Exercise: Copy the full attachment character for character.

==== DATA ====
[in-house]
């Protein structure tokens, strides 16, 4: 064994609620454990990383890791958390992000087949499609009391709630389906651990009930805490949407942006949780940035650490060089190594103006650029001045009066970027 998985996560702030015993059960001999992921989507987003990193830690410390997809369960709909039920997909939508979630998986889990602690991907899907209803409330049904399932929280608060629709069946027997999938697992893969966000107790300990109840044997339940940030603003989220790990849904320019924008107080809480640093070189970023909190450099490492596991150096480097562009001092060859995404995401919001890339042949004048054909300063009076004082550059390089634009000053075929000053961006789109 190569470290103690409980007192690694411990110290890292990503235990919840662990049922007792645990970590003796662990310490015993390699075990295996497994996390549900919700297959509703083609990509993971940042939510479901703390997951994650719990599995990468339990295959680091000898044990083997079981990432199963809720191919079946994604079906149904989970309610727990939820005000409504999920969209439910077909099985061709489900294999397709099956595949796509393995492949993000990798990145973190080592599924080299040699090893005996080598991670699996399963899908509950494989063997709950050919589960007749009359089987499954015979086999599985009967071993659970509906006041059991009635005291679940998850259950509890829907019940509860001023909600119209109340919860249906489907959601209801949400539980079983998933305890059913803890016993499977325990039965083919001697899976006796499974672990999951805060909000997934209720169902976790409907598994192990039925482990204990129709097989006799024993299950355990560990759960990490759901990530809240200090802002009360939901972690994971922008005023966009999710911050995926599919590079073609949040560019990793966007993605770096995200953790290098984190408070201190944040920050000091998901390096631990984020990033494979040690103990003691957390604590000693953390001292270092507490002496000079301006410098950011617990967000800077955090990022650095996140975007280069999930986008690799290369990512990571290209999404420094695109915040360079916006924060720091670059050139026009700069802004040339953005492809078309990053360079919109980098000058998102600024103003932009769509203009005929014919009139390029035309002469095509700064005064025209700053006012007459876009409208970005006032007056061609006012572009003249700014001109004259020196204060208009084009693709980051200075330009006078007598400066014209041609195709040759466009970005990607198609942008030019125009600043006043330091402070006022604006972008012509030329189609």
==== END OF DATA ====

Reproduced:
[in-house]
């Protein structure tokens, strides 16, 4: 064994609620454990990383890791958390992000087949499609009391709630389906651990009930805490949407942006949780940035650490060089190594103006650029001045009066970027 998985996560702030015993059960001999992921989507987003990193830690410390997809369960709909039920997909939508979630998986889990602690991907899907209803409330049904399932929280608060629709069946027997999938697992893969966000107790300990109840044997339940940030603003989220790990849904320019924008107080809480640093070189970023909190450099490492596991150096480097562009001092060859995404995401919001890339042949004048054909300063009076004082550059390089634009000053075929000053961006789109 190569470290103690409980007192690694411990110290890292990503235990919840662990049922007792645990970590003796662990310490015993390699075990295996497994996390549900919700297959509703083609990509993971940042939510479901703390997951994650719990599995990468339990295959680091000898044990083997079981990432199963809720191919079946994604079906149904989970309610727990939820005000409504999920969209439910077909099985061709489900294999397709099956595949796509393995492949993000990798990145973190080592599924080299040699090893005996080598991670699996399963899908509950494989063997709950050919589960007749009359089987499954015979086999599985009967071993659970509906006041059991009635005291679940998850259950509890829907019940509860001023909600119209109340919860249906489907959601209801949400539980079983998933305890059913803890016993499977325990039965083919001697899976006796499974672990999951805060909000997934209720169902976790409907598994192990039925482990204990129709097989006799024993299950355990560990759960990490759901990530809240200090802002009360939901972690994971922008005023966009999710911050995926599919590079073609949040560019990793966007993605770096995200953790290098984190408070201190944040920050000091998901390096631990984020990033494979040690103990003691957390604590000693953390001292270092507490002496000079301006410098950011617990967000800077955090990022650095996140975007280069999930986008690799290369990512990571290209999404420094695109915040360079916006924060720091670059050139026009700069802004040339953005492809078309990053360079919109980098000058998102600024103003932009769509203009005929014919009139390029035309002469095509700064005064025209700053006012007459876009409208970005006032007056061609006012572009003249700014001109004259020196204060208009084009693709980051200075330009006078007598400066014209041609195709040759466009970005990607198609942008030019125009600043006043330091402070006022604006972008012509030329189609």